Lightning Jack Kane is an Australian outlaw in the wild west. During a bungled bank robbery he picks up mute Ben Doyle as a hostage. The two become good friends, with Jack teaching Ben how ... See full summary »
Cuba Gooding Jr.,
Following the lives of a dozen Australian soldiers who served in the Australia and New Zealand Army Corps (ANZAC) during World War I which follows them from the 1915 battle of Galipoli, to ... See full summary »
THAT'S NOT MY DOG is a joyous comedy that celebrates our love of joke telling. The film centers around the lovable Shane Jacobson (playing himself) who is throwing a party. Invited are the ... See full summary »
My first exposure to Paul Hogan was when his series was syndicated on American television in the early 1980's. I always thought he was a tremendous performer, both in the material he wrote and the wide variety of characters he portrayed.
I found him far superior to Benny Hill, since Hogan's work, unlike Hill's, seemed more contemporary. Hill's work, although often amusing, always seemed like recycled music hall/"Carry On" film/"Laugh In" stuff. If Hogan did draw on things, they were instead Monty Python and Saturday Night. If he didn't draw on things, his work could be quite original, and his ability to continually re-invent characters was quite good (I recall his middle-aged beach bum character, Arthur Dunger, eventually being turned into a middle-aged beach bum superhero, and then into a middle-aged beach bum superhero video game character who ended up destroying the person playing the game).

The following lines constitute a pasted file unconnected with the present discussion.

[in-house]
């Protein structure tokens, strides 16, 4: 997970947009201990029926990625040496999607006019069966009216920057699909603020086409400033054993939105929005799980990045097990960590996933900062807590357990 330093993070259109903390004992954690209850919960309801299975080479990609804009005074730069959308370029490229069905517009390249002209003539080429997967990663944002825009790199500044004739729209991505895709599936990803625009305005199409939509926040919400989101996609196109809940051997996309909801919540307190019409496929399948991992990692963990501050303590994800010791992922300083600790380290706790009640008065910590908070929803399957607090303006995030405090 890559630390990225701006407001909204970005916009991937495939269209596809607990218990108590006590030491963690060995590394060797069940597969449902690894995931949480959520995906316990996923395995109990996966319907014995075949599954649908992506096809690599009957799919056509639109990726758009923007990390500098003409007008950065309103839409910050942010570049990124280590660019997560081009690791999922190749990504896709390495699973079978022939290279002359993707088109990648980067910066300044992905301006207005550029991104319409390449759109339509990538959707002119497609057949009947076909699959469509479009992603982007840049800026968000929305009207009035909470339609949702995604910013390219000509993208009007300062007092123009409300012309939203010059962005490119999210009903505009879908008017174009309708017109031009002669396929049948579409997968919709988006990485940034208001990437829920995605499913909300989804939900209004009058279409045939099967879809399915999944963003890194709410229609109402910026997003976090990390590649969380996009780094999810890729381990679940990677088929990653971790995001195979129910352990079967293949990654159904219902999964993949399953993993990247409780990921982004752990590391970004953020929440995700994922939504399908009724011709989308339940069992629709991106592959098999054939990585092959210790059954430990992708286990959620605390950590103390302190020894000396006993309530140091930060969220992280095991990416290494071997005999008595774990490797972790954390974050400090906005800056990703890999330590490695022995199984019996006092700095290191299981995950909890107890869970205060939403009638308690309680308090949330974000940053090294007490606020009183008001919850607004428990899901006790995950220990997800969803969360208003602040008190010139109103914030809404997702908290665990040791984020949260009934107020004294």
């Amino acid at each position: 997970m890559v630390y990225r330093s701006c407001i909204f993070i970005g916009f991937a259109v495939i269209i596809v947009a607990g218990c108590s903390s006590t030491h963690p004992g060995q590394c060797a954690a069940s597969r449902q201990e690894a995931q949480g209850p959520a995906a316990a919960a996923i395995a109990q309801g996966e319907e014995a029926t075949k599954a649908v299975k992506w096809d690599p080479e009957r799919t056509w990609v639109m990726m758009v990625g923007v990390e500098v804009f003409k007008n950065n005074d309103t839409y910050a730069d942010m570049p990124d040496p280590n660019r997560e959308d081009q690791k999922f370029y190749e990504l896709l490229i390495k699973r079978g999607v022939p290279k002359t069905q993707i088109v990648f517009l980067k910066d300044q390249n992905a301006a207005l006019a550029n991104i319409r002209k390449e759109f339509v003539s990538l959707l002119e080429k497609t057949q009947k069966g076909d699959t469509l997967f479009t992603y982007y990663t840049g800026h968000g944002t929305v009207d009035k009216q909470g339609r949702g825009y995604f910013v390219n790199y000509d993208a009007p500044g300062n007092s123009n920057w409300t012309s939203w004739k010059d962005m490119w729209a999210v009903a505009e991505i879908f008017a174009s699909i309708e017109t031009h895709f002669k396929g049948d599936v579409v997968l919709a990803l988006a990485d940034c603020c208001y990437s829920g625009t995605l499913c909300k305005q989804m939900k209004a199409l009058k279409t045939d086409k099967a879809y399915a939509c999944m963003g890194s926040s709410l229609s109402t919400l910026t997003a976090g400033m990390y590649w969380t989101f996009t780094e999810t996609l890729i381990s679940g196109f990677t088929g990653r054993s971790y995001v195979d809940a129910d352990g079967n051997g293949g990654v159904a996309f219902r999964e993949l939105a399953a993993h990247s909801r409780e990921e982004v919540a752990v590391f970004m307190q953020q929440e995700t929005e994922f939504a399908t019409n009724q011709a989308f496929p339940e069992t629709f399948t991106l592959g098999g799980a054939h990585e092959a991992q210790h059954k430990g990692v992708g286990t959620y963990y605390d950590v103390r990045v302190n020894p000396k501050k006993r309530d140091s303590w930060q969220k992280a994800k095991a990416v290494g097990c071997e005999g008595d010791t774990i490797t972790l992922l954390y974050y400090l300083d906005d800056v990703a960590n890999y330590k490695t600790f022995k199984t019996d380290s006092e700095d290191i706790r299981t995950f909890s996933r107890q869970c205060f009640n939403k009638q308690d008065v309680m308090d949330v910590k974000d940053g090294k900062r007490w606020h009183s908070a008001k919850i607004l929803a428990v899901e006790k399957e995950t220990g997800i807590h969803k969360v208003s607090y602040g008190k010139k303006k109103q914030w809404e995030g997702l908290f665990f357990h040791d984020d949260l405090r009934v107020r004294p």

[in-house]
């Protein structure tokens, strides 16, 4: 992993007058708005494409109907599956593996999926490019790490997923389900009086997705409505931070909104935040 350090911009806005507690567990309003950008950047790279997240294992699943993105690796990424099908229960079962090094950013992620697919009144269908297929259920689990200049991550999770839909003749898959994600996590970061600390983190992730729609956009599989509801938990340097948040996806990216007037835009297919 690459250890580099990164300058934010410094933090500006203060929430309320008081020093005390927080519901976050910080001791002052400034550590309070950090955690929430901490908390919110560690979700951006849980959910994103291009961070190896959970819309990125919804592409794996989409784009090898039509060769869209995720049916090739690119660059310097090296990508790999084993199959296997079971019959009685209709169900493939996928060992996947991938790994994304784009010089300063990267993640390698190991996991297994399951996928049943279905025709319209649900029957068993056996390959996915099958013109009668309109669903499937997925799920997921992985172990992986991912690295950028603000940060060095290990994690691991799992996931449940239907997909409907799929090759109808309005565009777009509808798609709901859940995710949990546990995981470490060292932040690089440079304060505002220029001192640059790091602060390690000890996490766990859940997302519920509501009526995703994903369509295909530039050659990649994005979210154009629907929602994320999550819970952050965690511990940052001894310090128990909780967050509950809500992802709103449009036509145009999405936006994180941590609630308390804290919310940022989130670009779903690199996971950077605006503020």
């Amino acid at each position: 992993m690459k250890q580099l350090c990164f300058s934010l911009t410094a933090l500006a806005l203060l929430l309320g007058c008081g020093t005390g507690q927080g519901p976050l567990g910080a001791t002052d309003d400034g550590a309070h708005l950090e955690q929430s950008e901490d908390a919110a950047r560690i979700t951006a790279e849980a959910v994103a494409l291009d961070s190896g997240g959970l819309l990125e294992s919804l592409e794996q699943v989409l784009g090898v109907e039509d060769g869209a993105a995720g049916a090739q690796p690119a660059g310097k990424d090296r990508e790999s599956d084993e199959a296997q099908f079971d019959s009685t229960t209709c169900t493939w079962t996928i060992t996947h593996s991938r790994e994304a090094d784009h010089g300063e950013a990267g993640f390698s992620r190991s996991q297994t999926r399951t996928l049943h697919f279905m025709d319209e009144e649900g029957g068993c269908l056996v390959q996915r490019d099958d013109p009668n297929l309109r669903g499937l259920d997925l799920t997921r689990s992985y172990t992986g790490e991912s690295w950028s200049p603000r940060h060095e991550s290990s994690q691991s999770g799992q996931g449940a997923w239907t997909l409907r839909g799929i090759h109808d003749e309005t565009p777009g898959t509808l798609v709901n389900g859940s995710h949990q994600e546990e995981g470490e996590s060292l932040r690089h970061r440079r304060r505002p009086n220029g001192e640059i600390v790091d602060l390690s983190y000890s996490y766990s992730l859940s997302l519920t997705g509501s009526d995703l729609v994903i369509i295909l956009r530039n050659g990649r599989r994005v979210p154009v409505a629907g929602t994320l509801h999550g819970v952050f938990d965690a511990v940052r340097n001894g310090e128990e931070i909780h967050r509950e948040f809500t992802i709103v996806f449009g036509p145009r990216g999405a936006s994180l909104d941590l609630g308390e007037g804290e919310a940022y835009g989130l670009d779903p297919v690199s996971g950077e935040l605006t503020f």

Sadly, when "Crocodile Dundee" came out the show (which Hogan on the Tonight Show once joked was only on in America at 2 AM) got yanked, presumably for repackaging and reselling to capitalize on Hogan's new movie star status. The quality of his films declined rapidly, however, and I'm supposing up until last month, when a DVD was supposed to be released in Australia, no one saw the value in re-releasing these little masterpieces of comedy.
Although some things in "Crocodile Dundee" came close (my favorite gag in that was the "updating" of the film, "Walkabout," having its star, David Gumpilil, walk onto the scene with face paint, spear--and blue jeans!), Hogan never was able, in my opinion, to bring the magic of his TV show to his films.
One should be grateful, though, for his show, and hope a DVD will be coming this way soon.
8 of 8 people found this review helpful.
Was this review helpful to you?
| Report this